More recently, I'll agree with everyone who mentioned Robert Adams. I consider him to be a great genius, and the godfather of contemporary landscape photography. Someone said in reference to him that landscapes don't have to be beautiful to be great: I'd like to put a different twist on that and that and say that landscapes don't have to be pretty to be beautiful. I consider Rob Adams' best work to be stunningly beautiful, even if it may be a more difficult kind of beauty than people were used to at the time his work first emerged.

    In the world of color photography, William Eggleston and Stephen Shore, though not strictly landscape photographers, blow me away whenever I see their work. Mike Smith may be in the same league, but I've only seen one body of work of his, so it's too early to say.

    Gun to my head, though, when it comes to landscape, If I have to pick one, I'll probably be boring and say Weston. After all these years, he's still the man.

  5. #15

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    B&W landscape photography

    I like my work best. Seriously - that is the beauty of B&W large format - for not very much investment and training, you can produce prints that rival Ansel Adams' finest work. It is a very democratic medium. (By not much training I mean like a year or two of serious practice.)

  6. #16

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    B&W landscape photography

    My "new" favorite is Ray Metzker. His Landscapes. Hard to put into words but I just find his work visually pleasing. Probably not for everyone.

  7. #17
    Abuser of God's Sunlight
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    B&W landscape photography

    " not very much investment and training, you can produce prints that rival Ansel Adams' finest work. It is a very democratic medium. (By not much training I mean like a year or two of serious practice.)"

    are you talking just about technical print quality, or are you talking about the quality of the work (depth of vision, contribution to the history of the medium, etc.)?

    i'll assume that judgement of the work will be carried out by someone besides the artist or his/her mom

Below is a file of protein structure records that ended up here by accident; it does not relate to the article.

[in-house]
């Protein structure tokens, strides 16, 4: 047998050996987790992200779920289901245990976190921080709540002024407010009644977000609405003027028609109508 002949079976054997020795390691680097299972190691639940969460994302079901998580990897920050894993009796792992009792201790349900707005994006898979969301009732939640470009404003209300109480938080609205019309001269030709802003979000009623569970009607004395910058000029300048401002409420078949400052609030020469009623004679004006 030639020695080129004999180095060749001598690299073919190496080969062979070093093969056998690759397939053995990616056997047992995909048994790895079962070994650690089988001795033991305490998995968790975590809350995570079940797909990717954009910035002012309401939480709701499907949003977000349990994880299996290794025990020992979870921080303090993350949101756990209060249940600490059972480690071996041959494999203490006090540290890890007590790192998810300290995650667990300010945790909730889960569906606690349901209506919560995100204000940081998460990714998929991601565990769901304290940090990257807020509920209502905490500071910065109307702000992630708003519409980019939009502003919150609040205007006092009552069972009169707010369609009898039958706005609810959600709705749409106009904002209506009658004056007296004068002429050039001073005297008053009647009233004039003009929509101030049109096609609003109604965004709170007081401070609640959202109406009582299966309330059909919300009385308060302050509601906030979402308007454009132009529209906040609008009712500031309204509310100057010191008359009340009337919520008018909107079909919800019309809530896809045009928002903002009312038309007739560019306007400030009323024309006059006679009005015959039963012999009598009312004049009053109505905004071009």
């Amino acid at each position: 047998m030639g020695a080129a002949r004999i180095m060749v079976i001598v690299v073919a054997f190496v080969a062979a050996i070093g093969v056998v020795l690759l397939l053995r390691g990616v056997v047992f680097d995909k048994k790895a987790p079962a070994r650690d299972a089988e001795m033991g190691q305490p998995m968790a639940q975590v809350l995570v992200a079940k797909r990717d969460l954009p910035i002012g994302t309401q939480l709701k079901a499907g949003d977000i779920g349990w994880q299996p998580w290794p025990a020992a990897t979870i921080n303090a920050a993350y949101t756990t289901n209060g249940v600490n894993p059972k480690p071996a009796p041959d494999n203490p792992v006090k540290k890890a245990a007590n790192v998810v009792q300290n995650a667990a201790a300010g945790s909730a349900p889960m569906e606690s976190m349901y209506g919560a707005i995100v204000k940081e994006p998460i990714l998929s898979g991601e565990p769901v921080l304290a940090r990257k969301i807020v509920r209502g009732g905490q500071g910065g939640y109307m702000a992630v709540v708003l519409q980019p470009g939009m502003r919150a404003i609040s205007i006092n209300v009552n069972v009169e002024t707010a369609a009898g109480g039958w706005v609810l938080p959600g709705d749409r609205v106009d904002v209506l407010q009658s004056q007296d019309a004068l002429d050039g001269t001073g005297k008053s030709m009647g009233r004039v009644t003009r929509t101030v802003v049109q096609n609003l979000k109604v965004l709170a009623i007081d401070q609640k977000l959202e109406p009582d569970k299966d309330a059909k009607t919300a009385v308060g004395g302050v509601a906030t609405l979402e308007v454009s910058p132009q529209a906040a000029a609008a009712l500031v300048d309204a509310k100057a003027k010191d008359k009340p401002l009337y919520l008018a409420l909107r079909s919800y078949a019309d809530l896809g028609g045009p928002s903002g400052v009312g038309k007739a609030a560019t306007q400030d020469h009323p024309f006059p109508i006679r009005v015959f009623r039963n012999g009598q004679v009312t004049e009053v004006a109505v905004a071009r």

8. #18
    Kirk Gittings's Avatar
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    B&W landscape photography

    Favourite? That changes by the week. Wynn Bullock, Minor White and Paul Caponigro have probably been at the top of my list the most over the years. I saw a show of Bullock's in 1970 at the museum in Santa Fe and it has haunted me ever since.

    Most influential is perhaps easier to define. for Vision-Weston and Strand. for Technical-Ansel and the most influential vision in the Post-Modern age-Robert Adams.

    Who has contributed most overall to the developement of b&w LF landscape photography as a genre in my lifetime? Ansel, Fred Picker, Steve Simmons. Honorable mentions to Gordon Hutchings and Dick Arentz and as a group the regular participants in this forum who I believe have had a huge positive impact on the genre.
    Thanks,
    Kirk

    "When did photography become a desk job?" Kirk Gittings 2009

    KIRK GITTINGS
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    LIGHT+SPACE+STRUCTURE (blog)

  9. #19

    B&W landscape photography

    I dont know if he can be classified as a landscape photographer, but I am susprised nobody has mentioned George Tice. I think he does beautiful work

  10. #20

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    B&W landscape photography

    I'm completely serious when I say that a beginner can make an image everybit as good as Saint Ansel. Maybe collectors won't pay the same amount of money for it, but we're talking about the quality of the image, not the perception of value (I hope.)

    Harry Callahan and Arron Siskind taught this at RISD - after the first year of basic photo classes, they didn't accept any excuses from students for not showing world-class, exhibit quality work. Maybe you might refine your technique over a longer period of time, but I don't see anything to disagree with them about.

    What do you find so objectionable?

    BTW, my Mom doesn't get my pictures, but she loves them all the same, especially if grandchildren are in them.